Conroe DWI and DUI Defense Lawyer
Attorney Will Harrison is experienced in helping clients resolve all types of traffic offenses, with extensive experience DUI, DWI, speeding tickets, moving violations, and license suspensions.
With 15 years legal experience in Texas, attorney William Harrison represents criminal law clients in Conroe, The Woodlands, and Montgomery County. Our office is located right next to the Montgomery County Courthouse. We are available via phone or email 24 hours a day.
Contact the Law Office of William E. Harrison for a free initial consultation with a strong Conroe criminal defense attorney.
DUI and DWI Cases
First and foremost: being charged with drunk driving does not make you guilty. There are many complex laws surrounding these charges. Factors you may not be aware of that impact the legitimacy of a DUI or DWI case include:
- Actions of the officer who arrested you
- Degree to which protocol was followed during the arrest
- The equipment used
- Your criminal record, or lack thereof
- Video evidence
- Field Sobriety Test
The prosecution is aiming to convict you, and will often use any means available to them to do so. With Attorney Will Harrison representing you, you can be confident that your case is in the hands of someone who understands the system, has worked in the Montgomery County courts before and is working on behalf of your best interests.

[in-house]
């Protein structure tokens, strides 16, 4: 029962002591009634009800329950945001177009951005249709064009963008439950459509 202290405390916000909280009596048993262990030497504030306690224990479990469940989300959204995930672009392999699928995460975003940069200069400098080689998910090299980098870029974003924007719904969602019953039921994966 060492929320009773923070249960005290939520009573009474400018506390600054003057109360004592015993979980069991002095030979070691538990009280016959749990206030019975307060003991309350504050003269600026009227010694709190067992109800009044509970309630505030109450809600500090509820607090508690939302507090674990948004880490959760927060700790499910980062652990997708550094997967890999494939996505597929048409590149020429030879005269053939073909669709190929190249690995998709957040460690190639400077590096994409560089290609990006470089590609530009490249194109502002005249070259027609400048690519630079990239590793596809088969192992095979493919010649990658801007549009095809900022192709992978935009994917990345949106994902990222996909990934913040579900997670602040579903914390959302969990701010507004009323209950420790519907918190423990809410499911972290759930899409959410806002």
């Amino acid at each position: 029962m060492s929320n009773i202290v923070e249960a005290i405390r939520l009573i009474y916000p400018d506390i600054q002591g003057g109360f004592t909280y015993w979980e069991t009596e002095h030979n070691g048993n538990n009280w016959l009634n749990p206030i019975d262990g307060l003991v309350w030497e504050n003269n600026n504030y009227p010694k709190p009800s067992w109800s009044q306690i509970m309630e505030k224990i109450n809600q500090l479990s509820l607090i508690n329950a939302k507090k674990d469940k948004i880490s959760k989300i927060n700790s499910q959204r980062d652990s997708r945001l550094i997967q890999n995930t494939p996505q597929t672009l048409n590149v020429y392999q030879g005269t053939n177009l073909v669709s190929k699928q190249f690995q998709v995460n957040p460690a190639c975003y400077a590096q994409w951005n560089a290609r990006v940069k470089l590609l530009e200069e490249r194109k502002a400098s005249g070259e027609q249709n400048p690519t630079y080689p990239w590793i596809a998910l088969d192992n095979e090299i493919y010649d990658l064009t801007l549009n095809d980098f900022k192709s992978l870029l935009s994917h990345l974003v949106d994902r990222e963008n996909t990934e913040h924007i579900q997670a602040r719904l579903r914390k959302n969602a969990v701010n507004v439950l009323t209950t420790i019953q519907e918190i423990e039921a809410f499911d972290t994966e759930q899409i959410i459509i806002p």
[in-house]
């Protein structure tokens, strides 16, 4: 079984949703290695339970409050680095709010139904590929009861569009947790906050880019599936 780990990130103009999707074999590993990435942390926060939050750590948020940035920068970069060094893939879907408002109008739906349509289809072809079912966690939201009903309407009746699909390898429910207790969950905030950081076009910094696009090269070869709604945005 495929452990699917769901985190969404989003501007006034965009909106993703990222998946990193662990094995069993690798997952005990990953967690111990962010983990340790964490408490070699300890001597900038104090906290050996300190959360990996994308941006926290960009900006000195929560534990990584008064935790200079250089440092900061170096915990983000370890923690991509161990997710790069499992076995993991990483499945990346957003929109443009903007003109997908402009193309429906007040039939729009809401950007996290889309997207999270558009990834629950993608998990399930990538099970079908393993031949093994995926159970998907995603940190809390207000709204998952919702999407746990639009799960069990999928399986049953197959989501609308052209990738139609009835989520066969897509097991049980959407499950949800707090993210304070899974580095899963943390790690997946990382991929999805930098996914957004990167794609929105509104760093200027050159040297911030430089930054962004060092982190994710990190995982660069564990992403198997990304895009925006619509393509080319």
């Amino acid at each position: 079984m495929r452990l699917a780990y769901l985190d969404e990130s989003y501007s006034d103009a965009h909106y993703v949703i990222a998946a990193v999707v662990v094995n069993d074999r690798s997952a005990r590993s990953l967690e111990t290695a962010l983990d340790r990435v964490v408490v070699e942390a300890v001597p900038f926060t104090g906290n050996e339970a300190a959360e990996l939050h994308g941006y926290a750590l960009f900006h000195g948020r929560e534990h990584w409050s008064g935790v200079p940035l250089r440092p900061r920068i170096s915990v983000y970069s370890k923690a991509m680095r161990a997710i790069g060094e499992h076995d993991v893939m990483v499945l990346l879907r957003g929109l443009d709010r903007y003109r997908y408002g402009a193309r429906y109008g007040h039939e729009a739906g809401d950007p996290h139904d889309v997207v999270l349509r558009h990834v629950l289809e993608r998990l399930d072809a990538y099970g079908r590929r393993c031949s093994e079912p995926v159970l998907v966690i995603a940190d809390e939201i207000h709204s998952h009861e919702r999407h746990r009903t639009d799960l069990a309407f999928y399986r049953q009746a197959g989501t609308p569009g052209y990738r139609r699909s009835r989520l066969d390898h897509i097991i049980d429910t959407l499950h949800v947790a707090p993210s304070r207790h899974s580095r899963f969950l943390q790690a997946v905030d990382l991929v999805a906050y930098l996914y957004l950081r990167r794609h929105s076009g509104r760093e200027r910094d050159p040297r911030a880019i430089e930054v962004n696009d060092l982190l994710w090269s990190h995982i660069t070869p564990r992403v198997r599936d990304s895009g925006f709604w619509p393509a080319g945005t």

Because drunk driving is a serious issue that causes great harm to many people, police officers in Texas are often granted leeway in terms of who they arrest and attempt to prosecute in these cases. This is done in an effort to reduce the injuries caused by drunk drivers. With Attorney Will Harrison representing you, you can be certain that you are receiving the full protection the law affords you.
In Texas, What Makes DWI Different from DUI?
All 50 states now have two statutory offenses, DUI (Driving under the influence of alcohol) and DWI (Driving while intoxicated/impaired) or OWI (operating while intoxicated/impaired). In the state of Texas, a person is legally intoxicated and may be arrested and charged with DUI/DWI with a blood alcohol content (BAC) of 0.08% or higher.
However, a DUI offense only requires proof of intoxication, and drivers may be charged with DUI even if his or her BAC is under the "legal limit." There are also other ways to test for intoxication including a breathalyzer test, urine tests, and field sobriety tests such as walking in a straight line. Refusing to submit to a blood, breath, or urine test in Texas carries severe penalties. If an officer has reason to believe that a person is driving while intoxicated, and the driver refuses to submit to a test, the person's driver's license will be automatically suspended for a minimum of 90 days if the person is 21 years of age or older, and for one year or more if the driver is under the age of 21.
It is a criminal offense in all states to drive a vehicle while under the influence of drugs (DUID), or under the combined influence of alcohol and drugs. In this case, you can be charged even if the drugs are not illegal and are prescription or over the counter (OTC) medications if they impair your ability to operate a motor vehicle.